Thursday, September 26, 2013

How to use an iPhone to diagnose eye disease

September 26, 2013
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Large choroidal nevus imaged in the emergency department setting (doctor is holding an external lens in front of the iPhone) (credit: Luis J. Haddock et al./Journal of Ophthalmology)
Massachusetts Eye and Ear researchers have developed a simple technique of fundus (retinal) photography in human and rabbit eyes using a iPhone, an inexpensive app, and instruments that are readily available in an ophthalmic practice, as described in the Journal of Ophthalmology (open access).
Commercial fundus cameras can cost tens to hundreds of thousands of dollars, making the technology out of reach for smaller ophthalmic practices and to physicians in third-world countries.
But previous techniques of fundus imaging were often difficult to repeat, partly because video capture using Apple’s built-in camera app in iPhones cannot independently control the focus and the exposure, which results in glare and poor image quality.
“Our technique provides a simpler and higher quality method to more consistently produce excellent images of a patient’s fundus,” said senior author Shizuo Mukai, M.D.,Mass. Eye and Ear retina specialist and Harvard Medical School associate professor of Ophthalmology.
“This technique has been extremely helpful for us in the emergency department setting,  in-patient consultations, and during examinations under anesthesia as it provides a cheaper and portable option for high-quality fundus-image acquisition for documentation and consultation. The technique is well tolerated in awake patients most likely since the light intensity used is often well below that which is used in standard indirect ophthalmoscopy.”
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Filmic Pro app allows independent control of light intensity (red light bulb), exposure (green circle), and focus (blue square) while filming. Video library access (blue arrow). (Credit: Luis J. Haddock et al./Journal of Ophthalmology)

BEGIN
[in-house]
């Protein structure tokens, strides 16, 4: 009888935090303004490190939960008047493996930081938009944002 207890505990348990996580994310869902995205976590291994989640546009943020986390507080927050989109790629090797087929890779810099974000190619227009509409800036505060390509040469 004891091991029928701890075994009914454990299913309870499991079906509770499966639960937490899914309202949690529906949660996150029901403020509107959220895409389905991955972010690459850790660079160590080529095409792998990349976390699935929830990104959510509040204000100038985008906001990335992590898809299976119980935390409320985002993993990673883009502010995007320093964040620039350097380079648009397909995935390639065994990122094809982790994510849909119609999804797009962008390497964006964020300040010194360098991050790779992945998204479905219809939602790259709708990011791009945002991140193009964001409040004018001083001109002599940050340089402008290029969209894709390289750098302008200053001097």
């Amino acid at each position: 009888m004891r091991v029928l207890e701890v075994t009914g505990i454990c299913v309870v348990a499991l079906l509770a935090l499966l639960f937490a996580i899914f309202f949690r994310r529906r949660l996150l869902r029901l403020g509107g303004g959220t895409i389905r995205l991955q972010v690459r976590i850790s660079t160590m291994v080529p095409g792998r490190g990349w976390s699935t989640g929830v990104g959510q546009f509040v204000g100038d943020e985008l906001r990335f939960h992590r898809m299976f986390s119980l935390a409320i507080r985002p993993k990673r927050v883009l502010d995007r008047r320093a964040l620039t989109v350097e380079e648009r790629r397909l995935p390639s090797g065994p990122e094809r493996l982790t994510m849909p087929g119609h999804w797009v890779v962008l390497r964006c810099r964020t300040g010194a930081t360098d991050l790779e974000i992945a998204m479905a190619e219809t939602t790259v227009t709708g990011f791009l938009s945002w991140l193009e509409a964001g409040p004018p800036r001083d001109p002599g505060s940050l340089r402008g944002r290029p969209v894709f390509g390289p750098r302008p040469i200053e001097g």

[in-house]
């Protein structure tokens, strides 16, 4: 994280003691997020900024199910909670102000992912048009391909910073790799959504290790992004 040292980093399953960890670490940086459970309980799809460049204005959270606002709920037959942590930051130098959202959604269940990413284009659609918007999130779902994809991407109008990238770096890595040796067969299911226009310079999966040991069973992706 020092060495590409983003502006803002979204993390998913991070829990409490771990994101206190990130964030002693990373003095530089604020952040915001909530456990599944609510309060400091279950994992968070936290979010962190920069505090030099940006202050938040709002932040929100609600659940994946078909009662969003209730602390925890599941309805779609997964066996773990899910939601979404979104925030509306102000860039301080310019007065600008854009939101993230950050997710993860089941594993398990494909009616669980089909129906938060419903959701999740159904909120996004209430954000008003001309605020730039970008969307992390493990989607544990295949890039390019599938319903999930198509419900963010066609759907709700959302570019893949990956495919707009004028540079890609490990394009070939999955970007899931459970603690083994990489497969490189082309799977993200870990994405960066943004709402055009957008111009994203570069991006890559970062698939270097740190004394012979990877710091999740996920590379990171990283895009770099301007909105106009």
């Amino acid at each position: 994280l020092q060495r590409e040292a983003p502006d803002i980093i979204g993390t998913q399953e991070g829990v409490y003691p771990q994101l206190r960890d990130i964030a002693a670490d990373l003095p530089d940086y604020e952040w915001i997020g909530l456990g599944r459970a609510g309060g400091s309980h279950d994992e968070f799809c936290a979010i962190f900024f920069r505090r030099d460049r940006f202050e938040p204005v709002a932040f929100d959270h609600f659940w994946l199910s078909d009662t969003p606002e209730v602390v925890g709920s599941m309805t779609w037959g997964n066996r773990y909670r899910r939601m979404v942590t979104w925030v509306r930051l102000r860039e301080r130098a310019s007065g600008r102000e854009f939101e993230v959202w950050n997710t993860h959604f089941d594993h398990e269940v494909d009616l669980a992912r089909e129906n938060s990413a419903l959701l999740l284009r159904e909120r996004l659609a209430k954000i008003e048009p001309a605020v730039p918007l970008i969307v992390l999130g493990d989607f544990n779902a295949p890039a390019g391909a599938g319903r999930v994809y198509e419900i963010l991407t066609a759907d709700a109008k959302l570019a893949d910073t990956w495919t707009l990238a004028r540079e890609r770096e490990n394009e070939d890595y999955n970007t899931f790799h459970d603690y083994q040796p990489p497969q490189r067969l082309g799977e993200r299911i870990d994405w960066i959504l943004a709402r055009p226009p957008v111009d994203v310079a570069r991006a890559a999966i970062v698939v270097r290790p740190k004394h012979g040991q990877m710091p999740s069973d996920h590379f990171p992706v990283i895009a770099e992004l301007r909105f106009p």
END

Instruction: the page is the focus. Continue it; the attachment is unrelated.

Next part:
Using the described technique of smartphone fundus photography with the use of iPhone 4 or iPhone 5, the Filmic Pro app*, and a 20D lens with or without a Koeppe lens, researchers were able to capture excellent, high-quality fundus images in children under anesthesia and in awake adults.
The best results were achieved in the operating room when a Koeppe lens was used in addition to the 20D lens; however, excellent images were acquired with the 20D lens alone in the clinic and emergency room setting as well as in the operating room. Researchers report that even first-year ophthalmology residents were able to master this technique in a relatively short period.
“This technique is relatively inexpensive and simple to master, and takes advantage of the expanding mobile-telephone networks for telemedicine,” Dr. Mukai said. “We expect that the quality of the images achieved using this technique will continue to improve as higher-resolution cameras with larger sensors and better image stabilization is incorporated into newer smartphones.”
In addition to Dr. Mukai, authors of the paper are Luis J. Haddock and David Y. Kim. This study was funded in part by gifts to the Mukai Fund at the Massachusetts Eye and Ear Infirmary.
* I just tried Filmic Pro. Awesome. Now my favorite camera app. Here’s a review. — Editor


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